Cognitive-behavior therapy for children and adolescents with anxiety disorders: A meta-analysis of secondary outcomesKreuze, L. J., Pijnenborg, G. H. M., de Jonge, Y. B. & Nauta, M. H., Dec-2018, In : Journal of Anxiety Disorders. 60, p. 43-57 15 p.
Research output: Contribution to journal › Article › Academic › peer-review
Anxiety-focused cognitive-behavioral therapy (CBT) effectively reduces anxiety in children and adolescents. An important remaining question is to what extent anxiety-focused CBT also affects broader outcome domains. Additionally, it remains unclear whether parental involvement in treatment may have impact on domains other than anxiety. A meta-analysis (nstudies = 42, nparticipants = 3239) of the effects of CBT and the moderating role of parental involvement was conducted on the following major secondary outcomes: depressive symptoms, externalizing behaviors, general functioning, and social competence. Randomized controlled trials were included when having a waitlist or active control condition, a youth sample (aged<19) with a primary anxiety disorder diagnosis receiving anxiety-focused CBT and reported secondary outcomes. Controlled effect sizes (Cohen's d) were calculated employing random effect models. CBT had a large effect on general functioning (-1.25[-1.59;0.90], nstudies = 17), a small to moderate effect on depressive symptoms (-0.31[-0.41;-0.22], nstudies = 31) and a small effect on externalizing behaviors (-0.23[-0.38;-0.09], nstudies = 12) from pre-to post-treatment. Effects remained or even further improved at follow-up. Social competence only improved at follow-up (nstudies = 6). Concluding, anxiety-focused CBT has a positive effect on broader outcome domains than just anxiety. Higher parental involvement seemed to have beneficial effects at follow-up, with improvements in general functioning and comorbid symptoms.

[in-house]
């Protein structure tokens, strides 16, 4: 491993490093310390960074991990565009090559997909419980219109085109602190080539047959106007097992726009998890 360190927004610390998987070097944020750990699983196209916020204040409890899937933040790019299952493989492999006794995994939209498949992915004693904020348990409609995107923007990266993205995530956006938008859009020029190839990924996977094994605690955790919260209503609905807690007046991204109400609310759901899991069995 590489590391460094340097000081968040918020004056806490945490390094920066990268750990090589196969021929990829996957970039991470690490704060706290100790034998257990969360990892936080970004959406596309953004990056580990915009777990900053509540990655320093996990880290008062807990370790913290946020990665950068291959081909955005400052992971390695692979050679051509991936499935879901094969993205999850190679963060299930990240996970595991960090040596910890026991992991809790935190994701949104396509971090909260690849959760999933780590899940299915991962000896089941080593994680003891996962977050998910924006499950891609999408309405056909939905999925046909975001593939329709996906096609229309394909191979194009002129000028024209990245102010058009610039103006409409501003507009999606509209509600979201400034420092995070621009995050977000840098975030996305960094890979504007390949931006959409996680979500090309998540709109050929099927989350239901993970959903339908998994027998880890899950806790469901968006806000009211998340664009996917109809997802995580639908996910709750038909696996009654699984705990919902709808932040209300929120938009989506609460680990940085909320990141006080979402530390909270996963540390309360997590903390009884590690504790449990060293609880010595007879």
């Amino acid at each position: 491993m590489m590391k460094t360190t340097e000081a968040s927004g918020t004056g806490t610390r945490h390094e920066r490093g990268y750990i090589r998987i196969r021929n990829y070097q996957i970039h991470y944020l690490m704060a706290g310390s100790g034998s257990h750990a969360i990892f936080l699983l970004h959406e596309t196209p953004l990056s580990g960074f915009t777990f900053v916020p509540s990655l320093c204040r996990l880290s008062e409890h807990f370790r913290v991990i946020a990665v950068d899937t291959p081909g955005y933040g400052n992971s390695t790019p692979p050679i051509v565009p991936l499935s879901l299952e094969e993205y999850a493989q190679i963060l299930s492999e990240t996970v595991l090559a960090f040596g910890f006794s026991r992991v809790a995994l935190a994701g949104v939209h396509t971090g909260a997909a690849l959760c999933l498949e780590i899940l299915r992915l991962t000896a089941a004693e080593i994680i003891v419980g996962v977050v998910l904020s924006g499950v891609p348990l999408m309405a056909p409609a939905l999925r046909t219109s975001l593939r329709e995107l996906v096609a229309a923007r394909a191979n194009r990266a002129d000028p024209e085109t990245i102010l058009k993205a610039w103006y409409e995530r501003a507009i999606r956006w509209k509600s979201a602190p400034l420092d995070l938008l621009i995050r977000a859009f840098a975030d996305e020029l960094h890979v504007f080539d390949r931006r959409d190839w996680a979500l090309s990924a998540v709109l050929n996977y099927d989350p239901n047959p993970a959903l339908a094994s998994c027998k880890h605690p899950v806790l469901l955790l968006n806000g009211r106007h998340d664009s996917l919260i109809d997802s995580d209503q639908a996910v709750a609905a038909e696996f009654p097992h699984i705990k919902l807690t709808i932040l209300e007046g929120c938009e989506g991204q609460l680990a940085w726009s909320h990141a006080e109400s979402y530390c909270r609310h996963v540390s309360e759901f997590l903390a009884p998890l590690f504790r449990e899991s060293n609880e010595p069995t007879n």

|Number of pages||15|
|Journal||Journal of Anxiety Disorders|
|Publication status||Published - Dec-2018|
- CBT, Anxiety disorder, Children, Meta-analysis, Secondary outcomes, AUTOMATIC THOUGHTS, SOCIAL ANXIETY, MENTAL-HEALTH, CONDUCT PROBLEMS, YOUTH ANXIETY, DEPRESSION, PSYCHOTHERAPY, COMORBIDITY, INVOLVEMENT, MEDIATORS
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